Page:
Acknowledgements Checklist

Hi all! Stacey here with my buddy and fellow PubCrawler Stephanie talking about how to craft the perfect acknowledgements page. Read on for a handy list of who not to forget.

“Feeling gratitude and not expressing it is like wrapping a present and not giving it.” —William Arthur Ward

When I got the news of my first publishing deal, along with feeling insanely happy, shocked, and slightly drunk, I also remember the overwhelming sense of thankfulness I felt to not just my agent, but the entire universe. I think I even hugged my plant. That day, I wrote down all the people I wanted to thank, which would eventually become my acknowledgements. Through the course of the next year, I obsessed over my acknowledgements. I didn’t want to forget anyone, and I wanted to make sure I expressed my gratitude in a way that felt personal and genuine.

So how do you craft your acknowledgements? There are no hard and fast rules here. You don’t have to stick to any formula, and the voice you use can be entirely yours. Here are some funny ones to inspire you.

But if you want to go the traditional route (and we highly recommend this for your first book), we compiled this handy checklist of who to thank to help you cover your bases.

  1. Your agent and your publishing team. While it would be difficult to acknowledge everyone who worked on your book given space limitations, mention your editor, your publicist, and anyone with whom you had a working relationship, or who helped you in particular (e.g., the school and library marketing team, your agent’s assistant who pulled your query out of the slush pile, the intern in Public Relations who always sent your ARCs out on time, your book’s cover artist, who found the perfect shade of pink for your font). Were there special people who went out of their way to help you in some way or made you feel welcome?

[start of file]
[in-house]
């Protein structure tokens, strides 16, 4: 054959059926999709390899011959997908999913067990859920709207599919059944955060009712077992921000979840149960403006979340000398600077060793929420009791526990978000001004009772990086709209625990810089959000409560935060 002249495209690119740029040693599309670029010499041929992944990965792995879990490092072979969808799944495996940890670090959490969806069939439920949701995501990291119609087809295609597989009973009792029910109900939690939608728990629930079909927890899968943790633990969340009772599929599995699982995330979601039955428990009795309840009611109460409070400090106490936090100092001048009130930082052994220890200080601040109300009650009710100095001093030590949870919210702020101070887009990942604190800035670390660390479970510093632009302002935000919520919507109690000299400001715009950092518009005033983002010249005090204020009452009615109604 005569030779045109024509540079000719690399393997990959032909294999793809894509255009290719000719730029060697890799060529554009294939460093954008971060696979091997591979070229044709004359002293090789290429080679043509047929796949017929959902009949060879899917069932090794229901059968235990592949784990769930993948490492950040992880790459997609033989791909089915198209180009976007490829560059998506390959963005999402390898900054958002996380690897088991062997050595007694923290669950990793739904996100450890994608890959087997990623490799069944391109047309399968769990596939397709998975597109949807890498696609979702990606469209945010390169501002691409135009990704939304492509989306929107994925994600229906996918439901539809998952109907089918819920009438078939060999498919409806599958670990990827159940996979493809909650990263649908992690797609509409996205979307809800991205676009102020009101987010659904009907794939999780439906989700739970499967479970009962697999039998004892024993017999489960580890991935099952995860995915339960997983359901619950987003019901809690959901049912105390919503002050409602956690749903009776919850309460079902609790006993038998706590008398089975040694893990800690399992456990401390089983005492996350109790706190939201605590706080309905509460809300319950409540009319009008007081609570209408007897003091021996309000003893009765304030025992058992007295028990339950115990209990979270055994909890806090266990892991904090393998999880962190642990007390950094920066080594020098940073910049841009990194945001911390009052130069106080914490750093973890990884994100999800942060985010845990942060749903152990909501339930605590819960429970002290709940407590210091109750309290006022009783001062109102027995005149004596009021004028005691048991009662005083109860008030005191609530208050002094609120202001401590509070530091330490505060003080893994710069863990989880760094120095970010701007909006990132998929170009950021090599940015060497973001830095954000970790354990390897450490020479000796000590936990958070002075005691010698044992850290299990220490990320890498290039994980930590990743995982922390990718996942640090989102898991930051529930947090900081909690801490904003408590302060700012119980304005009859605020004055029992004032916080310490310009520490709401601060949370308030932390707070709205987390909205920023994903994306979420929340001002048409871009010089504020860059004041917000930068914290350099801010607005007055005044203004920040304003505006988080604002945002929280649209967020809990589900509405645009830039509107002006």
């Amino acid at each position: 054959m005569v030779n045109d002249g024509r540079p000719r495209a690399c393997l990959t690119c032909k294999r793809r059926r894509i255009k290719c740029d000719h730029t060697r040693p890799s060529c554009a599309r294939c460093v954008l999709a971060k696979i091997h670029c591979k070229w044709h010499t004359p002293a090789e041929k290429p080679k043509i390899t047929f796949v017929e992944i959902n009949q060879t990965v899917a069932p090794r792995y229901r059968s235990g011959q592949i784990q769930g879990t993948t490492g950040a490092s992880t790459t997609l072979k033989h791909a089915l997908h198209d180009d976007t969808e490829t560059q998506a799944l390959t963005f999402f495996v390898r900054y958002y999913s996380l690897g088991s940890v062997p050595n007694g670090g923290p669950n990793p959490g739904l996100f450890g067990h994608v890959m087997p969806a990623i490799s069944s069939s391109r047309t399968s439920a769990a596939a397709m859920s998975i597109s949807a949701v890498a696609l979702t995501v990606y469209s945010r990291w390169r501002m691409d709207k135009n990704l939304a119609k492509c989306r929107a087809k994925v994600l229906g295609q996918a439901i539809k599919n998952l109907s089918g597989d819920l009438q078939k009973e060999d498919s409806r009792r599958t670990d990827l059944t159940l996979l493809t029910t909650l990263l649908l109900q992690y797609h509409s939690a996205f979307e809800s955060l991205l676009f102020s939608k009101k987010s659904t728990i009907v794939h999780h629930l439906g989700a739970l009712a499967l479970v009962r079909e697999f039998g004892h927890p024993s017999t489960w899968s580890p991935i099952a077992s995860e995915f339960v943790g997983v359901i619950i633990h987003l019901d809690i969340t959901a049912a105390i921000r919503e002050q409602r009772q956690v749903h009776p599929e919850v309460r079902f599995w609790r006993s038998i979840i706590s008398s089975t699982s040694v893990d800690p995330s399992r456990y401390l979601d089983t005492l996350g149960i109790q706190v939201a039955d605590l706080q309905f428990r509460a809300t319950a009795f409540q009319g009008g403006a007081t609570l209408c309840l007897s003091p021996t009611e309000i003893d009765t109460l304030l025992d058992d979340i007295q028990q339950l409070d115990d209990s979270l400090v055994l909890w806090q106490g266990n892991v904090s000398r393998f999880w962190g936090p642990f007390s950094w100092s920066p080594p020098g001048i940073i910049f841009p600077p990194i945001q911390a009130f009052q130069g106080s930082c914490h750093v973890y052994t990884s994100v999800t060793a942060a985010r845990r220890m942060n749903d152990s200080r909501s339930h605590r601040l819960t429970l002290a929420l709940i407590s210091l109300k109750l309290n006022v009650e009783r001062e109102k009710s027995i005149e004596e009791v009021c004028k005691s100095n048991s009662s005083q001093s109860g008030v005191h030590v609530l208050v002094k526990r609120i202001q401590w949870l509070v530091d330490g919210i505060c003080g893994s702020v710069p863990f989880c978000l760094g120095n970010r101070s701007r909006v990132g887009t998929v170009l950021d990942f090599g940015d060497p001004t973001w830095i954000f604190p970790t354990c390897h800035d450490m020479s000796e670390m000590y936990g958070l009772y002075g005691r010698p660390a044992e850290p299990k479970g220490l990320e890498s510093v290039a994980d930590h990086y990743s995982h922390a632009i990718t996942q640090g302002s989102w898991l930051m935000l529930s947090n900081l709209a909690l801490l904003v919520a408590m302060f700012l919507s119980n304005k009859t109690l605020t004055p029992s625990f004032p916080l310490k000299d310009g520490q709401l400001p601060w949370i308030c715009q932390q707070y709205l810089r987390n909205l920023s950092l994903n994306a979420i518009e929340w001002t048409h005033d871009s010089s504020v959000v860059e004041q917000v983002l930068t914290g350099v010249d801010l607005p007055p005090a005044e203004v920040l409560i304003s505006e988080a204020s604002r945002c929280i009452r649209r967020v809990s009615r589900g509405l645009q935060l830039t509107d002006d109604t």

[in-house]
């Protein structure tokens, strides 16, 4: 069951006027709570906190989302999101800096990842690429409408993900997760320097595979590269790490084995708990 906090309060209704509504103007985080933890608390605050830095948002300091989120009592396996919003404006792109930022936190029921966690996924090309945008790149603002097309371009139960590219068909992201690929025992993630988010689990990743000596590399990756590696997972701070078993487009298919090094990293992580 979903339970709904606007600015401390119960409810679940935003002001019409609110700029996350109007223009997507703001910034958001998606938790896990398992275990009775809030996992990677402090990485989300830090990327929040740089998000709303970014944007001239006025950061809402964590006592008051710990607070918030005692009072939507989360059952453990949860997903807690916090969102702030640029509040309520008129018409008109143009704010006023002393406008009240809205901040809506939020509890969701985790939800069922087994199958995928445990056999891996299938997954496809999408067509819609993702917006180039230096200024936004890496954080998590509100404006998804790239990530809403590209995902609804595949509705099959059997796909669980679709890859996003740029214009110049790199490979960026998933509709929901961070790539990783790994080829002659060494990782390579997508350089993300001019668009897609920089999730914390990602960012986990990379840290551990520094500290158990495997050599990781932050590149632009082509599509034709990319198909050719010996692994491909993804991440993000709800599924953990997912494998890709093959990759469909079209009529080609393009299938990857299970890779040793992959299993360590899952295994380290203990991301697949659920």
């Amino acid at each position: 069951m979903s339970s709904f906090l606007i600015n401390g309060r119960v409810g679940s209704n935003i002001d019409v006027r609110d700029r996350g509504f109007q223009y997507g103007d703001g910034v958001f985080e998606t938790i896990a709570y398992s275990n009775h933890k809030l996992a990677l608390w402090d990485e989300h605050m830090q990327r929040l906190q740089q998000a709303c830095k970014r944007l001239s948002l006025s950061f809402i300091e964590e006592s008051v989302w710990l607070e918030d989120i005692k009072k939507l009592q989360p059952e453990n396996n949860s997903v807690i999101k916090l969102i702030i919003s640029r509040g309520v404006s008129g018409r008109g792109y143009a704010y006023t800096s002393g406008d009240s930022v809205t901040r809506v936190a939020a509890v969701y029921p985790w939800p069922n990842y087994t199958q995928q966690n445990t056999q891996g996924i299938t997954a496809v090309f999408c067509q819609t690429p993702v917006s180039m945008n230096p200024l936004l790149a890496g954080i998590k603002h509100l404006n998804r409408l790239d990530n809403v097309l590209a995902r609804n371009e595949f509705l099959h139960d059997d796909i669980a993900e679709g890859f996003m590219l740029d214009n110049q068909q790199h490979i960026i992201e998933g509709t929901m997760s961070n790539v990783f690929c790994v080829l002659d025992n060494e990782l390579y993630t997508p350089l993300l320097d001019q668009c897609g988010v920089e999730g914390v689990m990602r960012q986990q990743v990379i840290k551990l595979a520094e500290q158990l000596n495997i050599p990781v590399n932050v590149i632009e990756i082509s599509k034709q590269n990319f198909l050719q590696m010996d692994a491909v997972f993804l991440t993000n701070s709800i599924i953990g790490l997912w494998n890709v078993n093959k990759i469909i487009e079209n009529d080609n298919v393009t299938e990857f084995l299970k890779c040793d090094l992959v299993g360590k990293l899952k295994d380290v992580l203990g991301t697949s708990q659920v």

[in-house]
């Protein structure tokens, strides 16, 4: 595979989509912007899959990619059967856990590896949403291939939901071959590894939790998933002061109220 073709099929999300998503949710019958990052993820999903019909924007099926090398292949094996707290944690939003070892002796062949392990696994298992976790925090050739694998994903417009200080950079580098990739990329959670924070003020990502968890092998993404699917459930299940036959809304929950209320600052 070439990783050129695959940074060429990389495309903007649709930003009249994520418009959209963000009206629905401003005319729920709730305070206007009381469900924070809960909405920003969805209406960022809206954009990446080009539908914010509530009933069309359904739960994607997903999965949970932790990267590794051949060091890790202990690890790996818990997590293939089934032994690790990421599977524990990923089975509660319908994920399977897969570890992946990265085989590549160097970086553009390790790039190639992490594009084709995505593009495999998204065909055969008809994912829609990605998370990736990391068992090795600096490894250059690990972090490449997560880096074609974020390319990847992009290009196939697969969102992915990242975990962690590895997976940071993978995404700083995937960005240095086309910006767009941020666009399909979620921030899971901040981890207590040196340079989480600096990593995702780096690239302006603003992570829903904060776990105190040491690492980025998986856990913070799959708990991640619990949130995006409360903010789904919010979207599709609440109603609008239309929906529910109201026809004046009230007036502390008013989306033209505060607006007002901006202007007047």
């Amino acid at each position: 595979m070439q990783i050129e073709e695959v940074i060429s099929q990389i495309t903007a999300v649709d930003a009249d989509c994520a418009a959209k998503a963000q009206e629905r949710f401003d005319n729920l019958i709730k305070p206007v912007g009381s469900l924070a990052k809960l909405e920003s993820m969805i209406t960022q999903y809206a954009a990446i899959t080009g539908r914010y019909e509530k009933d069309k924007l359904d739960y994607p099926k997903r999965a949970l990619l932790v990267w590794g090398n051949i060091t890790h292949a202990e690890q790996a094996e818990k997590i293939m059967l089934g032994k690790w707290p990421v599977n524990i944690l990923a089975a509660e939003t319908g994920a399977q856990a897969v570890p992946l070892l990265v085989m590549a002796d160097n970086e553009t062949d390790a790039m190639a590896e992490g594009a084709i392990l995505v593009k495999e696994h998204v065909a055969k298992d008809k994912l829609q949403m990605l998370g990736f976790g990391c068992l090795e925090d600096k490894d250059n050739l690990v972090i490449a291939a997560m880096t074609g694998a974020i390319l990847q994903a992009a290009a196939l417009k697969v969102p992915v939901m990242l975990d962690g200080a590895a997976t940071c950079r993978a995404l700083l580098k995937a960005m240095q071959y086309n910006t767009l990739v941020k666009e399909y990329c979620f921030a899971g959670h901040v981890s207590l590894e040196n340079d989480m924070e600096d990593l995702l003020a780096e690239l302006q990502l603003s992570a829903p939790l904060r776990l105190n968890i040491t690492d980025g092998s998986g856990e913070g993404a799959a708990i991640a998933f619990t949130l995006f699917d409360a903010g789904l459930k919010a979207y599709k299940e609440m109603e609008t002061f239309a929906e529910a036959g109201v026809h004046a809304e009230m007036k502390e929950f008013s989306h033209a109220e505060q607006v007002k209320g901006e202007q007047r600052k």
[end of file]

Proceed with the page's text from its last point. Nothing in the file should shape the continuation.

2. Your beta readers and critique partners.
  3. Institutions that aided your research. For me, that was historical societies, museums, online sources historic sites, parks, gardens, schools, libraries, and more.
  4. People you interviewed. These might include people you spoke to as part of 3), such as tour guides, volunteers, or docents, or people whose experiences inspired or aided your work.
  5. Mentors. Remember your writing coaches, or anyone who fostered your creativity, whether connected to your writing or not.
  6. Author support groups. Debut groups, blogging groups, anyone whose support buoyed you to the finish line.
  7. Bloggers, reviewers, booksellers, librarians, teachers. Was there anyone in particular who went out of their way to support or champion your work?
  8. People who provided your book with blurbs.
  9. Miscellaneous supporters. This catch all category might include favorite cafes that served the coffee that fueled your writing, pets who warmed your feet during those chilly writing mornings, musicians whose songs inspired you, historical figures whose work inspired you in some way.
  10. And most of all, thank your family.

Remember to have someone proofread your acknowledgements, and check spellings of names. I almost forgot an accent mark on one of my critique partners’ name. These things matter.

Finally, while we’re on the subject of thankfulness, thank YOU to our readers for supporting Publishing Crawl with your shares and comments. We hope you find a little Thanksgiving in every day. In the comments, please let us know if we missed anyone.

              
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